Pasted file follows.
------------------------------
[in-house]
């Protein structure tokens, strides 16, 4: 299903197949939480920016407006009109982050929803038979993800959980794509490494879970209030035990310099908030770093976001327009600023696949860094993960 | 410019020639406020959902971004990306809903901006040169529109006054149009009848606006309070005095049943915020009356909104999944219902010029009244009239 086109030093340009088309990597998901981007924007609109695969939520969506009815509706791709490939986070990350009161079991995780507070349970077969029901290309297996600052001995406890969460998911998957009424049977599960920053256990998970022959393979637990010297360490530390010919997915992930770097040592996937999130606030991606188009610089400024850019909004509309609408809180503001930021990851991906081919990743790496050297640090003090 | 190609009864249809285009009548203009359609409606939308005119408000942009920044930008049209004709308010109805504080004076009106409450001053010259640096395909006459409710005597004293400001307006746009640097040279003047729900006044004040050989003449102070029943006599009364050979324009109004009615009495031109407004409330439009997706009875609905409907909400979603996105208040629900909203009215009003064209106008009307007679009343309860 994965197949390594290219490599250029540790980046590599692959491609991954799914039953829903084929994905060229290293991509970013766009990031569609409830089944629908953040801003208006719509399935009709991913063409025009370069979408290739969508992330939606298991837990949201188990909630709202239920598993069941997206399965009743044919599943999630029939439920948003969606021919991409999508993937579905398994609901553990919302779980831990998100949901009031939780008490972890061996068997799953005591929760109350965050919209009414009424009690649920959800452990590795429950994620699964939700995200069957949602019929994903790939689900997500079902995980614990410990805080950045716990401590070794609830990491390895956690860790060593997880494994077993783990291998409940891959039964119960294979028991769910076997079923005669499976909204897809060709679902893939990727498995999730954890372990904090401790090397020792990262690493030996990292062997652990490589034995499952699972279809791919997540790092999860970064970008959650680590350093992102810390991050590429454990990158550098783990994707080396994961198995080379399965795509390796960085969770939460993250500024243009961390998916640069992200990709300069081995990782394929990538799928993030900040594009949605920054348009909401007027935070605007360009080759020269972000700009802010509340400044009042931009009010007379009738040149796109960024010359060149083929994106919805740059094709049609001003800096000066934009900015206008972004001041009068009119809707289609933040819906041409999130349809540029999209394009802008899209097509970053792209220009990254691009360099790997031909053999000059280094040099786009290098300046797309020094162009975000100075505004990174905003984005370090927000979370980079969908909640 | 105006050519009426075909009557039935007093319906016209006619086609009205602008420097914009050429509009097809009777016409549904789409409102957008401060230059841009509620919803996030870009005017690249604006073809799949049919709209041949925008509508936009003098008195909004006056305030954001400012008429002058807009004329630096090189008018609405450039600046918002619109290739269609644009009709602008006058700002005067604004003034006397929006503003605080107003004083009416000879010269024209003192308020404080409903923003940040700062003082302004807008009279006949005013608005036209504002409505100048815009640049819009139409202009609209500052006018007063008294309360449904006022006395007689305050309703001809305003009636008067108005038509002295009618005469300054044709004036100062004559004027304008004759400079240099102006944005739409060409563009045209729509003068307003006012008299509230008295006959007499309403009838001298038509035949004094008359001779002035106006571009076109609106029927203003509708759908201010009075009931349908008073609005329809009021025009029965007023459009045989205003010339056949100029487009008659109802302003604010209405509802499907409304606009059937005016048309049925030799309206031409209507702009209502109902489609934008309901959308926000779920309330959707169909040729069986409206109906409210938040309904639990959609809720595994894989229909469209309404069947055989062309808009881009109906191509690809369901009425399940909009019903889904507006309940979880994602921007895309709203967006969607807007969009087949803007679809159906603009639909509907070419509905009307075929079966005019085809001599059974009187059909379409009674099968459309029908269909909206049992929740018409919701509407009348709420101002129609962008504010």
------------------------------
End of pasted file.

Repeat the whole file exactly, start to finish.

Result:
[in-house]
């Protein structure tokens, strides 16, 4: 299903197949939480920016407006009109982050929803038979993800959980794509490494879970209030035990310099908030770093976001327009600023696949860094993960 | 410019020639406020959902971004990306809903901006040169529109006054149009009848606006309070005095049943915020009356909104999944219902010029009244009239 086109030093340009088309990597998901981007924007609109695969939520969506009815509706791709490939986070990350009161079991995780507070349970077969029901290309297996600052001995406890969460998911998957009424049977599960920053256990998970022959393979637990010297360490530390010919997915992930770097040592996937999130606030991606188009610089400024850019909004509309609408809180503001930021990851991906081919990743790496050297640090003090 | 190609009864249809285009009548203009359609409606939308005119408000942009920044930008049209004709308010109805504080004076009106409450001053010259640096395909006459409710005597004293400001307006746009640097040279003047729900006044004040050989003449102070029943006599009364050979324009109004009615009495031109407004409330439009997706009875609905409907909400979603996105208040629900909203009215009003064209106008009307007679009343309860 994965197949390594290219490599250029540790980046590599692959491609991954799914039953829903084929994905060229290293991509970013766009990031569609409830089944629908953040801003208006719509399935009709991913063409025009370069979408290739969508992330939606298991837990949201188990909630709202239920598993069941997206399965009743044919599943999630029939439920948003969606021919991409999508993937579905398994609901553990919302779980831990998100949901009031939780008490972890061996068997799953005591929760109350965050919209009414009424009690649920959800452990590795429950994620699964939700995200069957949602019929994903790939689900997500079902995980614990410990805080950045716990401590070794609830990491390895956690860790060593997880494994077993783990291998409940891959039964119960294979028991769910076997079923005669499976909204897809060709679902893939990727498995999730954890372990904090401790090397020792990262690493030996990292062997652990490589034995499952699972279809791919997540790092999860970064970008959650680590350093992102810390991050590429454990990158550098783990994707080396994961198995080379399965795509390796960085969770939460993250500024243009961390998916640069992200990709300069081995990782394929990538799928993030900040594009949605920054348009909401007027935070605007360009080759020269972000700009802010509340400044009042931009009010007379009738040149796109960024010359060149083929994106919805740059094709049609001003800096000066934009900015206008972004001041009068009119809707289609933040819906041409999130349809540029999209394009802008899209097509970053792209220009990254691009360099790997031909053999000059280094040099786009290098300046797309020094162009975000100075505004990174905003984005370090927000979370980079969908909640 | 105006050519009426075909009557039935007093319906016209006619086609009205602008420097914009050429509009097809009777016409549904789409409102957008401060230059841009509620919803996030870009005017690249604006073809799949049919709209041949925008509508936009003098008195909004006056305030954001400012008429002058807009004329630096090189008018609405450039600046918002619109290739269609644009009709602008006058700002005067604004003034006397929006503003605080107003004083009416000879010269024209003192308020404080409903923003940040700062003082302004807008009279006949005013608005036209504002409505100048815009640049819009139409202009609209500052006018007063008294309360449904006022006395007689305050309703001809305003009636008067108005038509002295009618005469300054044709004036100062004559004027304008004759400079240099102006944005739409060409563009045209729509003068307003006012008299509230008295006959007499309403009838001298038509035949004094008359001779002035106006571009076109609106029927203003509708759908201010009075009931349908008073609005329809009021025009029965007023459009045989205003010339056949100029487009008659109802302003604010209405509802499907409304606009059937005016048309049925030799309206031409209507702009209502109902489609934008309901959308926000779920309330959707169909040729069986409206109906409210938040309904639990959609809720595994894989229909469209309404069947055989062309808009881009109906191509690809369901009425399940909009019903889904507006309940979880994602921007895309709203967006969607807007969009087949803007679809159906603009639909509907070419509905009307075929079966005019085809001599059974009187059909379409009674099968459309029908269909909206049992929740018409919701509407009348709420101002129609962008504010």